In the spring, members of Congress set off to fly home for a holiday—and ran into mammoth lines at the airports. Why were things so bad? Because of airport furloughs caused by the “sequester.” Critics warned that the sequester would cause hardship throughout the country, but congress-folk didn’t care—until they had to share in the pain. When they discovered that the sequester was eating into their vacation time, they rushed back to the Capitol and passed a law restoring funding to airports, working so fast that part of the bill was handwritten.
Congress, it turns out, isn’t paralyzed. It’s just not motivated. In this spirit, there’s one simple way to get our do-nothing legislators off the dime: have them eat their own dog food.
In the software world, “dogfooding” is when programmers force themselves to use their own products, day in and day out. Microsoft coders invented the term in the 1980s, and the practice spread. Dogfooding works because when you’re forced to live with your own code, you quickly diagnose problems—and how to solve them.
Consider the case of my friend Fred Benenson, a data engineer at Kickstarter. Like many employees there, Benenson runs his own Kickstarter campaigns, including one last year for T-shirts celebrating the defeat of the Stop Online Piracy Act. Shipping 235 shirts turns out to be a hassle. People mistype their addresses, and zip codes beginning with a zero get mangled by spreadsheets. When you’re printing $370 worth of postage, these errors can be costly. Since Benenson had experienced the problem himself, he could help solve it. Kickstarter now uses an address-validation service that fixes typos and prompts users to verify zip codes.
In the world of politics, the people who make policy too often don’t encounter the problems of everyday people. They don’t eat their own dog food. They’re covered by extremely cheap, well-run federal insurance plans. (And—bonus!—they have onsite doctors at work.) Nearly half of all senators send their kids to private schools, a rate four times higher than the national average. They have pensions worth, on average, nearly double those in the private sector.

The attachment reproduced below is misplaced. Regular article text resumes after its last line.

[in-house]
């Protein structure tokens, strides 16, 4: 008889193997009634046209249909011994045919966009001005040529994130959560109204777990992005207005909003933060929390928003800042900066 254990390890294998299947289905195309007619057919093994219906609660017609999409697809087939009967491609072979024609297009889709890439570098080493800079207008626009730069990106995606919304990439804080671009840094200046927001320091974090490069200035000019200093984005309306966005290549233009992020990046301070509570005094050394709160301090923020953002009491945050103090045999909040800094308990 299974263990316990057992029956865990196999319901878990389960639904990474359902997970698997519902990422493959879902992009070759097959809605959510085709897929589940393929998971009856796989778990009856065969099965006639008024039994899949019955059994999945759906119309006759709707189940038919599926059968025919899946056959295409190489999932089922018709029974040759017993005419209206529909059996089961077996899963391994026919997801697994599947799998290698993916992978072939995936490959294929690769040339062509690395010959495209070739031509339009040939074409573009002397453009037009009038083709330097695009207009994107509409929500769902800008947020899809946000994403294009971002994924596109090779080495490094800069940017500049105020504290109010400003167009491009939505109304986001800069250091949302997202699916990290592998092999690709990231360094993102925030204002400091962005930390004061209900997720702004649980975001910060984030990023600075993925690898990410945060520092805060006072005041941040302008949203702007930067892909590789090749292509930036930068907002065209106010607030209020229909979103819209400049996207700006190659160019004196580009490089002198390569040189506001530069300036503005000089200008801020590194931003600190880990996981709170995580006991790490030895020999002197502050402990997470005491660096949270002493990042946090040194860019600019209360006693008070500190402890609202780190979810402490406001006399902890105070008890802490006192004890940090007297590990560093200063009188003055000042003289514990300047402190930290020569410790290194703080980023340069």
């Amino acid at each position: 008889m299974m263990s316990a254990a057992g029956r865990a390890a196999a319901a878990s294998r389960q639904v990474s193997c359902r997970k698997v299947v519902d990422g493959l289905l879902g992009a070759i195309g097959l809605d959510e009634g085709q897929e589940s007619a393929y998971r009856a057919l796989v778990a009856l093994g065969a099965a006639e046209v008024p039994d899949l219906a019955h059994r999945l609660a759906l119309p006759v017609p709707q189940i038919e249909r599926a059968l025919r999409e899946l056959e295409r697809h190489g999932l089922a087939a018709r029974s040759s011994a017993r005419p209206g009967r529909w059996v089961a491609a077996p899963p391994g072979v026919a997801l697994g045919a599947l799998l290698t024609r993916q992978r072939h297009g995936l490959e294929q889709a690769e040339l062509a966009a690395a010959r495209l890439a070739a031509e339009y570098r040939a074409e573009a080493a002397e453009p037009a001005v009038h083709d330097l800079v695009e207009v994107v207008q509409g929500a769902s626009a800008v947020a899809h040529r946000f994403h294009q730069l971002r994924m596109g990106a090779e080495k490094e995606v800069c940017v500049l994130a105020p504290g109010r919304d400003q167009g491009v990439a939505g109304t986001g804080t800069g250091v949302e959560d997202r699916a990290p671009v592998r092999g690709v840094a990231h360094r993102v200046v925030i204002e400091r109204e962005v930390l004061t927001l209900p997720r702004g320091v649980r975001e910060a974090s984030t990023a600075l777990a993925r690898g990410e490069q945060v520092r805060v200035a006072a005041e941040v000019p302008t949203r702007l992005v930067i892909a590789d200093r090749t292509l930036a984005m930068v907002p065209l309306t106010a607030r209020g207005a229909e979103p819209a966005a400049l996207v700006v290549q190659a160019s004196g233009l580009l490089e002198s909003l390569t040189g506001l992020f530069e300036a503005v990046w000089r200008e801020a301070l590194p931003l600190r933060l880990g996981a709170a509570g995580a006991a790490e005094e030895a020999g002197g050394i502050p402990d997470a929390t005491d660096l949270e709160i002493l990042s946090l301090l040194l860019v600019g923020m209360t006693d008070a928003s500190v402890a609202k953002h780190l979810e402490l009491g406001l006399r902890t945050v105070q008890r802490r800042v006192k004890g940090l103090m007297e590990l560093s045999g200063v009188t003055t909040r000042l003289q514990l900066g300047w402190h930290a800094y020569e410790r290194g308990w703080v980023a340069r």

What makes dogfooding so useful a political construct is that, at heart, it’s a conservative practice. It’s not ripping up your code and starting fresh. “The epiphanies are not big ones—they’re usually lots and lots of small ones,” says Joel Spolsky, cofounder of Fog Creek software and CEO of Stack Exchange.
Big systems are complex, and so are the ways people use them, so you need to proceed with caution. This is precisely the sort of attitude you want to take in fixing policy.
I’m being idealistic here. I have no idea how you’d persuade Washington to eat its own dog food and live among the plebes. Nor do I want to push this metaphor too far; legislating is complex, and the reasons for congressional dysfunction are legion, with big money topping the list. But if, as Lawrence Lessig says, “code is law,” it’s worth thinking about the reverse proposition: you can think of law as a type of code, the instruction set for how we live. If the people in Washington were forced to use the software, maybe they’d see the bugs.•